Feasibility of Assignment of Aviation Insurance Claims
The hundreds of aircraft stranded in Russia, the write-offs booked by many lessors and the anticipated litigation over whether such loss constitutes an insurable event under the contingent all-risk or contingent war risks policies have all been well documented. A different question we have been asked recently is whether a third party could acquire these claims. The feasibility of a market for Russian aircraft insurance claims depends largely on the jurisdictions, the legal systems involved and the structure of the potential assignment. Some commonwealth jurisdictions (including Ireland and the UK) have fairly antiquated champerty and maintenance rules which would be difficult to navigate. Other jurisdictions, namely a number of US states, provide more flexibility to parties in a litigation who want to sell their claims to an otherwise disinterested party.
The threshold questions to be answered are (a) where is the claim to be brought and (b) what is the law governing the claim. The majority of lessor contingency insurance policies are written out of London so, in the absence of an agreement to confer exclusive jurisdiction elsewhere, we would expect that claims against London-based insurers could be brought before the Courts of England. Anecdotally however, we are aware that at least some Irish-based lessors managed to agree in their insurance contracts that claims under their policies could also be brought before the Courts of Ireland. Similarly, while the majority of insurance contracts with London-based insurers are governed by the laws of England & Wales, some are in fact governed by the laws of Ireland and some even include a divergence between governing law (Ireland) and forum of choice (England).
The simplest fact pattern to analyze involves a claim brought against an insurer in a claim assignment-friendly US state (e.g., California) under a contract governed by Californian law. Absent any unusual features, such a claim should be freely assignable by the claimant. At the other end of the spectrum, claims brought before the Courts of Ireland would not in our view be assignable and any attempt to achieve the same result through clever structuring (e.g., transferring title to the aircraft, selling the aircraft-owning entity, issuing a derivative instrument linked to the success of the litigation) would likely fall foul of Irish champerty and maintenance rules and be rendered void.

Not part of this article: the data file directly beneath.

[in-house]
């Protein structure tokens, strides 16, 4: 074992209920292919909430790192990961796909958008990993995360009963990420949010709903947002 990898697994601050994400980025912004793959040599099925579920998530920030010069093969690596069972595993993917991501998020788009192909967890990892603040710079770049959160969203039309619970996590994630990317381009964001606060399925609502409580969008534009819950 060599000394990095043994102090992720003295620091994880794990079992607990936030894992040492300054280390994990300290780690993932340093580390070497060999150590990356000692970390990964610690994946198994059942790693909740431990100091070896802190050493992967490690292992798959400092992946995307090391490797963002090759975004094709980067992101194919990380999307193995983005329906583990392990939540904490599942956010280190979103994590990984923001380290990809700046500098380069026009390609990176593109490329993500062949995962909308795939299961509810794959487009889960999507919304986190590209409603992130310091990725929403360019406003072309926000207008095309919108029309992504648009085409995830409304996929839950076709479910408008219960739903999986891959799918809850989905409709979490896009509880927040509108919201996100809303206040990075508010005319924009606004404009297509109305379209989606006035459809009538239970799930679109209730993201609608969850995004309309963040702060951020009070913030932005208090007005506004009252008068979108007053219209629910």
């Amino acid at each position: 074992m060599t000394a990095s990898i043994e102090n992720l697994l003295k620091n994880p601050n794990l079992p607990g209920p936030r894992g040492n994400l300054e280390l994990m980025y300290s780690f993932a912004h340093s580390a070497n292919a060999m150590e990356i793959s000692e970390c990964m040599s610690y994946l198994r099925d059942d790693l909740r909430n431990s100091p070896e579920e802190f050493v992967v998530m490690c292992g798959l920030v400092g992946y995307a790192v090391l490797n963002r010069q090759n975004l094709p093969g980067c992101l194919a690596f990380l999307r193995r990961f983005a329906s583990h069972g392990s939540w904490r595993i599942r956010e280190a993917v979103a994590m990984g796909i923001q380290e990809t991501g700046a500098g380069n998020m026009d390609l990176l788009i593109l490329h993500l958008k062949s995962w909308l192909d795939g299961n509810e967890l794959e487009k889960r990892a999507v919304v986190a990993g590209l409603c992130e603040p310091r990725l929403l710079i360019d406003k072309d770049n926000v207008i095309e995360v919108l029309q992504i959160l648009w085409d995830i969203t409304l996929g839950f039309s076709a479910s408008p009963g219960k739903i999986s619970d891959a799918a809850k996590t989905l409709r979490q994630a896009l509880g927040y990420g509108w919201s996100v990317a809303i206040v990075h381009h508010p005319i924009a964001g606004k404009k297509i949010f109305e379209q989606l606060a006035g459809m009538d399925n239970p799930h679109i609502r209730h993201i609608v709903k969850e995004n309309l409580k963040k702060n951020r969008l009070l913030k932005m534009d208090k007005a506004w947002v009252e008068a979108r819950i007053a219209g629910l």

The assignment of claims before the Courts of England may be achievable but is not free of challenges, thus requiring a deeper analysis of the facts in question and proposed structure. Of particular relevance would be the governing law of the insurance contract and the views the Courts in that jurisdiction take to the assignment of claims. Even if the governing law is not prohibitive, we would need to see which entity holds the claim, who is the loss payee on the insurance certificate and whether any terms of the insurance contract expressly prohibit assignment of claims.
In summary, whether or not it is possible to assign the rights to a claim against an insurer for failure to pay out on contingent all-risk or contingent war risk insurance relating to aircraft stranded in Russia will depend on a number of factors but the first question to ask is which jurisdictions are in play. We expect that most insurance claims will center around the laws of England & Wales, Ireland and several US states and will be brought before the Courts of those jurisdictions. We are aware of parties interested in acquiring these claims but first the facts need to be examined to ensure that it is feasible.
This information is provided by Vinson & Elkins LLP for educational and informational purposes only and is not intended, nor should it be construed, as legal advice.